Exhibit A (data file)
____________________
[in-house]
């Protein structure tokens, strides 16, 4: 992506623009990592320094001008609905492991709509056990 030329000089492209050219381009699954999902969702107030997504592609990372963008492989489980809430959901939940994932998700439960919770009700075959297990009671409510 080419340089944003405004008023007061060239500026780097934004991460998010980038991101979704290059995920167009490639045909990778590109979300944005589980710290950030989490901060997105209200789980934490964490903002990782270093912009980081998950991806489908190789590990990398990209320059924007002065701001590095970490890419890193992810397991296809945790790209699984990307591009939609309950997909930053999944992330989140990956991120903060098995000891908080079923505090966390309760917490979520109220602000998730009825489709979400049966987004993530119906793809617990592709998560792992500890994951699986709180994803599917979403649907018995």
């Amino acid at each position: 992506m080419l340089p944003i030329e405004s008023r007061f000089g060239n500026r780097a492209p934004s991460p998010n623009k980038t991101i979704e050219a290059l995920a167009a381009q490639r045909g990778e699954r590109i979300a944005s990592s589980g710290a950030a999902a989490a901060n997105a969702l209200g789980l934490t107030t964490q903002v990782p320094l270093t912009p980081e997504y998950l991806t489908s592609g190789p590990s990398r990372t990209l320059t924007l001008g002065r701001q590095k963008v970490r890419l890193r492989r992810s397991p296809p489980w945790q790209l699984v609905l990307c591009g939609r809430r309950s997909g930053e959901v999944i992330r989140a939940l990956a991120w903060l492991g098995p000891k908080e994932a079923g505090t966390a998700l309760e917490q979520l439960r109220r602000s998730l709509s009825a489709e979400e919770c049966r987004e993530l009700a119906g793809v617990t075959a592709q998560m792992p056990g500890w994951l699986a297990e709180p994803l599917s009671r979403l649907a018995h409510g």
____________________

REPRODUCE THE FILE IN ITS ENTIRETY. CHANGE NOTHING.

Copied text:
[in-house]
């Protein structure tokens, strides 16, 4: 992506623009990592320094001008609905492991709509056990 030329000089492209050219381009699954999902969702107030997504592609990372963008492989489980809430959901939940994932998700439960919770009700075959297990009671409510 080419340089944003405004008023007061060239500026780097934004991460998010980038991101979704290059995920167009490639045909990778590109979300944005589980710290950030989490901060997105209200789980934490964490903002990782270093912009980081998950991806489908190789590990990398990209320059924007002065701001590095970490890419890193992810397991296809945790790209699984990307591009939609309950997909930053999944992330989140990956991120903060098995000891908080079923505090966390309760917490979520109220602000998730009825489709979400049966987004993530119906793809617990592709998560792992500890994951699986709180994803599917979403649907018995």
């Amino acid at each position: 992506m080419l340089p944003i030329e405004s008023r007061f000089g060239n500026r780097a492209p934004s991460p998010n623009k980038t991101i979704e050219a290059l995920a167009a381009q490639r045909g990778e699954r590109i979300a944005s990592s589980g710290a950030a999902a989490a901060n997105a969702l209200g789980l934490t107030t964490q903002v990782p320094l270093t912009p980081e997504y998950l991806t489908s592609g190789p590990s990398r990372t990209l320059t924007l001008g002065r701001q590095k963008v970490r890419l890193r492989r992810s397991p296809p489980w945790q790209l699984v609905l990307c591009g939609r809430r309950s997909g930053e959901v999944i992330r989140a939940l990956a991120w903060l492991g098995p000891k908080e994932a079923g505090t966390a998700l309760e917490q979520l439960r109220r602000s998730l709509s009825a489709e979400e919770c049966r987004e993530l009700a119906g793809v617990t075959a592709q998560m792992p056990g500890w994951l699986a297990e709180p994803l599917s009671r979403l649907a018995h409510g």